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Measles. No one wants that illness. The high fevers. The cough. The runny nose. The red, itchy eyes. Measles is highly contagious and can pass from person to person rather quickly. You have enough to worry about if you or a loved one has measles. But do you need to worry about your dog as well? There are so many vaccines we give our puppies when they are young. Did you know one of those vaccines covers distemper, which is similar to measles in humans? However, if you have the measles in your house, should you still worry about your dog?
Can Dogs Get Measles?
The short answer is no. Your dog cannot get measles from you if you or a family member have measles. However, your dog, especially a young unvaccinated puppy, can contract canine distemper. Canine distemper stems from the same virus that gives us human measles. So, though your dog will not contract the same virus you carry if you have measles, dogs can get distemper.
Does My Dog Have Distemper?
The symptoms of canine distemper and human measles are much the same. A young puppy, under four months of age or older unvaccinated dogs could contract distemper. Call your vet if you see the signs of distemper with your puppy or adult dog.
Nasal and eye discharge
Over time, canine distemper can also affect the dog’s nervous and digestive system. You can learn more about canine distemper here.
How Do I Treat My Dog’s Distemper?
If you think your dog may have canine distemper, call your veterinarian right away. Unfortunately, canine distemper is highly contagious to other pets in your household, and it is also a permanent condition. Your veterinarian will help treat the symptoms of canine distemper. However, you should know how highly contagious to other dogs and household pets distemper is. If you have other dogs in your house, your veterinarian may request the infected dog be confined.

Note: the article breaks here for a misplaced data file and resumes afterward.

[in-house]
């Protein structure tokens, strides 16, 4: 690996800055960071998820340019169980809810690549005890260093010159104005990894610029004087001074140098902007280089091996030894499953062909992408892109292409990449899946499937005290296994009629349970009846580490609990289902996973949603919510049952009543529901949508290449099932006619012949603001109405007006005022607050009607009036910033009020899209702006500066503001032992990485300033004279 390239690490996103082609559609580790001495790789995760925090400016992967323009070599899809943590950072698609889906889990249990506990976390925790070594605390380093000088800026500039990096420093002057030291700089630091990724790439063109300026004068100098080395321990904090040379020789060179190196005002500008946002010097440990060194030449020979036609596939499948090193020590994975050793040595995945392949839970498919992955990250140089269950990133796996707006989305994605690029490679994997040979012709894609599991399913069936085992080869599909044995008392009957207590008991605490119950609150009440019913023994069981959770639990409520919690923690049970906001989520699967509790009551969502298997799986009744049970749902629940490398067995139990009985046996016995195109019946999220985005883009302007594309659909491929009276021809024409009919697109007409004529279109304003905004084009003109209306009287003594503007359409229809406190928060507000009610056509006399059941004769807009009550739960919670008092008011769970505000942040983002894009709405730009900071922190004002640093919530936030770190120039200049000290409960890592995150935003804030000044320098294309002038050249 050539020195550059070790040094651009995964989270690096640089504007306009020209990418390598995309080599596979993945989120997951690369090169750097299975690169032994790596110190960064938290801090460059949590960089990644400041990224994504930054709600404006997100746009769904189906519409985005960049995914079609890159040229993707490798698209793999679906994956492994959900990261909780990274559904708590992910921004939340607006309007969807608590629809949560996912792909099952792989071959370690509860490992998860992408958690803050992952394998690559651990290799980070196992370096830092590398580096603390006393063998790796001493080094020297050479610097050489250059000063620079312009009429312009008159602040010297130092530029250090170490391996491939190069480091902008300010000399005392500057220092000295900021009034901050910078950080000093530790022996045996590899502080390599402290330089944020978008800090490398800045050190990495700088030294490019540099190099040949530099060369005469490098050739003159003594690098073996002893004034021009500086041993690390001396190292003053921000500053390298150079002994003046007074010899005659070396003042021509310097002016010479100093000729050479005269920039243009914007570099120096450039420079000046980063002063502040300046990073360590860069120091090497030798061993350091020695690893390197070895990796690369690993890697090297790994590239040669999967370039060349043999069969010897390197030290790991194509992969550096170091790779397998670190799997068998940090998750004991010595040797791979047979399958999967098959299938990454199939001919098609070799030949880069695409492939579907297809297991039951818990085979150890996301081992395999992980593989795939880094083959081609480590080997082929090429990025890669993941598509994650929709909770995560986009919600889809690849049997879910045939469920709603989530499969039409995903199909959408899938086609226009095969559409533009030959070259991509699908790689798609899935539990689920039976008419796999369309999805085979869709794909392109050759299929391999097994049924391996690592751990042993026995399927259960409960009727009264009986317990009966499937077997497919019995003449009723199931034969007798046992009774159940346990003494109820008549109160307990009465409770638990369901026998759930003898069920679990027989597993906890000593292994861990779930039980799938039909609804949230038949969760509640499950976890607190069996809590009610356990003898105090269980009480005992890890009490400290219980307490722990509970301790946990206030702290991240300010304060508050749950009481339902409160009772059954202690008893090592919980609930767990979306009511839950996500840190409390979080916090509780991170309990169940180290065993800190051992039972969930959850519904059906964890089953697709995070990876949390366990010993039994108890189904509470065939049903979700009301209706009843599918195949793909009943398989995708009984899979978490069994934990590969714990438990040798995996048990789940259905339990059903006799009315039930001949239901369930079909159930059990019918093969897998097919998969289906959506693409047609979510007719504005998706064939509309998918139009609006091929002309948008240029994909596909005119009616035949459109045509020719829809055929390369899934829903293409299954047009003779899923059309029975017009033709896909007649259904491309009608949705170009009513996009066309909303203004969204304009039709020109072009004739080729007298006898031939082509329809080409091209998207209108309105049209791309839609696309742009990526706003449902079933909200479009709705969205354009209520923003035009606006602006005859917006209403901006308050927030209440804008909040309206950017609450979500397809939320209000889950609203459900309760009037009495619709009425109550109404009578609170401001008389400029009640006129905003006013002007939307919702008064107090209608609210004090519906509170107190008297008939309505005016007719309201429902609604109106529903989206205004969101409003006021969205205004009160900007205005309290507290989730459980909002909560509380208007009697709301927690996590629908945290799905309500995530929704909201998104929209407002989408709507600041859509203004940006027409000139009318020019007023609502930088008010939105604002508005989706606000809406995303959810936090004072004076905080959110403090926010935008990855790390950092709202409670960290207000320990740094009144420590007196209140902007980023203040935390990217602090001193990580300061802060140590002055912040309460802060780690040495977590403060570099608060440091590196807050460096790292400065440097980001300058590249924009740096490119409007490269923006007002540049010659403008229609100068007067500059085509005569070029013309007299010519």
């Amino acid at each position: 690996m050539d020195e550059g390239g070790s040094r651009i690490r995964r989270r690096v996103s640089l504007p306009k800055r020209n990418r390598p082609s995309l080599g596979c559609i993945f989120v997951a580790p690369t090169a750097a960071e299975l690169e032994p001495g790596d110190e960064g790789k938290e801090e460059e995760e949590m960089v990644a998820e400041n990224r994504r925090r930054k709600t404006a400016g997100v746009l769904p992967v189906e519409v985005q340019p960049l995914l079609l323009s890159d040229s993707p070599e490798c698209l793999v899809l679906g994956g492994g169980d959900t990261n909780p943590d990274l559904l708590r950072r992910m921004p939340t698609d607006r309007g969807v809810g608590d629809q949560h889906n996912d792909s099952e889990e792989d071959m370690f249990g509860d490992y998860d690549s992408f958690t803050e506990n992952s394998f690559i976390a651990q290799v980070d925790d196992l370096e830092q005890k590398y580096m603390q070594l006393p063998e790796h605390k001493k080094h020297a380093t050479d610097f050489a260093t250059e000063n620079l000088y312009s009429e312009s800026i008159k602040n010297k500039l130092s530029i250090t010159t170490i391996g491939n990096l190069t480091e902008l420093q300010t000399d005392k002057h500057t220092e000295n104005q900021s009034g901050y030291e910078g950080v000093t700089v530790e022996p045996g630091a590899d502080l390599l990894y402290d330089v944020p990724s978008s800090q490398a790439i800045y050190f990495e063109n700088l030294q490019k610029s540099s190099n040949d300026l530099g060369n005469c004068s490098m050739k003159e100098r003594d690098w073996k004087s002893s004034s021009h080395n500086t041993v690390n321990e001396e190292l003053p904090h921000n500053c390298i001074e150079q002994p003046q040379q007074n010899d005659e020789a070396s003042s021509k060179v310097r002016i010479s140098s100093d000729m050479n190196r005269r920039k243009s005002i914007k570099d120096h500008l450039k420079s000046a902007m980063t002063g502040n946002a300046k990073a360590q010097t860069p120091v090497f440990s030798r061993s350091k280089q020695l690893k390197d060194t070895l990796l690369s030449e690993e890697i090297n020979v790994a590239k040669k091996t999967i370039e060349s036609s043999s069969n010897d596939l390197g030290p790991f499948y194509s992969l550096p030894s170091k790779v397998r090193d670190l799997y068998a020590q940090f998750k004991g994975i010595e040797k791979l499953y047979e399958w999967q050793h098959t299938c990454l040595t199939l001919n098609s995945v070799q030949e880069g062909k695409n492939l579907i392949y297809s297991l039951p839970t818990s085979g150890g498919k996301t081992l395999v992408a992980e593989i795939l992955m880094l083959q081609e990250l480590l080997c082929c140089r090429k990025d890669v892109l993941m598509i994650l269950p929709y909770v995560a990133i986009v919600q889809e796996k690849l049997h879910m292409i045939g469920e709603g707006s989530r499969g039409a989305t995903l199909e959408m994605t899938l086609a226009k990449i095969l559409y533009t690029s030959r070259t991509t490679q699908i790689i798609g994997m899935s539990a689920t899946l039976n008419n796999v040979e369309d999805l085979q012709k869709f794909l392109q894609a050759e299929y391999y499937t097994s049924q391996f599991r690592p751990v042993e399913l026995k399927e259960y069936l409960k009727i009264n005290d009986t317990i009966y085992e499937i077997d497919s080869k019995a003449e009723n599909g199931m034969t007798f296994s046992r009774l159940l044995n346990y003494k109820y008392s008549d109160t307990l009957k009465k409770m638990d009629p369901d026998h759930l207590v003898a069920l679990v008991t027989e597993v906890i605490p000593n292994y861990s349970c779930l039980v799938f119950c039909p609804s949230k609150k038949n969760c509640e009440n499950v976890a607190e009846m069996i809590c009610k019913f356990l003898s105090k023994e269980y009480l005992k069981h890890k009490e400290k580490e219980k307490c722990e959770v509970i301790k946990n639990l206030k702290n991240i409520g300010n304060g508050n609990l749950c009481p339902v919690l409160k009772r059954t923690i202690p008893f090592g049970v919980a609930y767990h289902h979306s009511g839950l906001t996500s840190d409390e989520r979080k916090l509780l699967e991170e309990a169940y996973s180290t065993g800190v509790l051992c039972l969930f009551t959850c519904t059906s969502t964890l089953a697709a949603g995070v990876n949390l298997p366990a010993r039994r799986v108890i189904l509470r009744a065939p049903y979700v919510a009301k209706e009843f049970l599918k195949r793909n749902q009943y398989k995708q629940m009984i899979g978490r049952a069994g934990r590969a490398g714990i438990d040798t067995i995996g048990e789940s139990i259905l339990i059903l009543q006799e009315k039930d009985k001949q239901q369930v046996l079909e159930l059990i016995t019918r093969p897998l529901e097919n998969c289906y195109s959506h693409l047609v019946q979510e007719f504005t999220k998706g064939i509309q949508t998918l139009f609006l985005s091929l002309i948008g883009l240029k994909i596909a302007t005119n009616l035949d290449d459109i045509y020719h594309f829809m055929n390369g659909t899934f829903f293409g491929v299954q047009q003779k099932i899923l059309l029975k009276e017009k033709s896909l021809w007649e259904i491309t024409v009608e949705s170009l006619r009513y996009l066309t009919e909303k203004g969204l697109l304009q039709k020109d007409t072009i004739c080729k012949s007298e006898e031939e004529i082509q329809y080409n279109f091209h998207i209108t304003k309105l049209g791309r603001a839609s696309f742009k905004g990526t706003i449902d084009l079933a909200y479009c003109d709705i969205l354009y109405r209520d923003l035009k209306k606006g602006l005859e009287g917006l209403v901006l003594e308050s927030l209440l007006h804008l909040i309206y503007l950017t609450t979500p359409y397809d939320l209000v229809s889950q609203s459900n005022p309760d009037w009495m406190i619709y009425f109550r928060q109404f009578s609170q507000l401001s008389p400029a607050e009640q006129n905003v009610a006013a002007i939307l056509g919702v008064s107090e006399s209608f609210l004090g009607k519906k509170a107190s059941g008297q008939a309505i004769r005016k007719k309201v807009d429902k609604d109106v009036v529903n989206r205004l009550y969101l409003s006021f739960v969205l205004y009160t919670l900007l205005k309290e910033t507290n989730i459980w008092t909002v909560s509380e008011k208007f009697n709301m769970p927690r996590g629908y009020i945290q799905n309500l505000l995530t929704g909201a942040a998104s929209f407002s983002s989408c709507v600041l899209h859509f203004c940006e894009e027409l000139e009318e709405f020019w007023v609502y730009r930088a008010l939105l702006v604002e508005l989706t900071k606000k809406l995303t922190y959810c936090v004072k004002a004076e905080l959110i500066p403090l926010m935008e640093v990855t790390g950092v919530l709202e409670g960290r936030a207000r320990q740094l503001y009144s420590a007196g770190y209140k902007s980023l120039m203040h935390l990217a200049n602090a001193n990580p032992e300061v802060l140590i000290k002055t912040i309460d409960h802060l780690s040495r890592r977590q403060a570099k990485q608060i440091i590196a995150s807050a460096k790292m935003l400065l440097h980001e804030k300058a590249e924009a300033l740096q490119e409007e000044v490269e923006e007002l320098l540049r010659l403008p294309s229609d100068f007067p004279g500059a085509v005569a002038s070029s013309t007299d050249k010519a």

How is Distemper in Dogs Similar to Measles in Humans?
Because the canine distemper virus stems from the same virus that gives humans measles, the symptoms are very similar. If there is a distemper outbreak in your local wildlife, your unvaccinated dog could be at risk of contracting distemper. Like measles in humans, distemper is highly contagious. However, it doesn’t live on surfaces or in the air for very long. Both dogs and humans can get vaccines to prevent measles in people and distemper in canines.
How is Distemper in Dogs Different from Measles in Humans?
Measles is a disease humans carry. It comes from a virus that is similar to the virus which carries canine distemper. However, it is still a different virus, and the strain which affects dogs is different than the one affecting humans. Measles and canine distemper are both contagious but not passable from one species to the other.
Two puppies from the same litter are adopted to two families. At three months of age, one family begins to socialize their puppy at local dog parks. The other family begins to schedule vaccines and visits with their veterinarian. While following the vaccine schedule, the family kept their puppy away from dog parks, other dogs, and pet stores. Once the puppy had been vaccinated, they were able to work on socializing their puppy. In the meantime, at a local dog park, the sibling puppy contracted canine distemper. Unfortunately, because this is a debilitating and deadly illness, and because the family had other pets, they had to say goodbye to their puppy. The best possible thing to do for your puppy before they are exposed is to vaccinate. Prevention is the only true course to avoid canine distemper.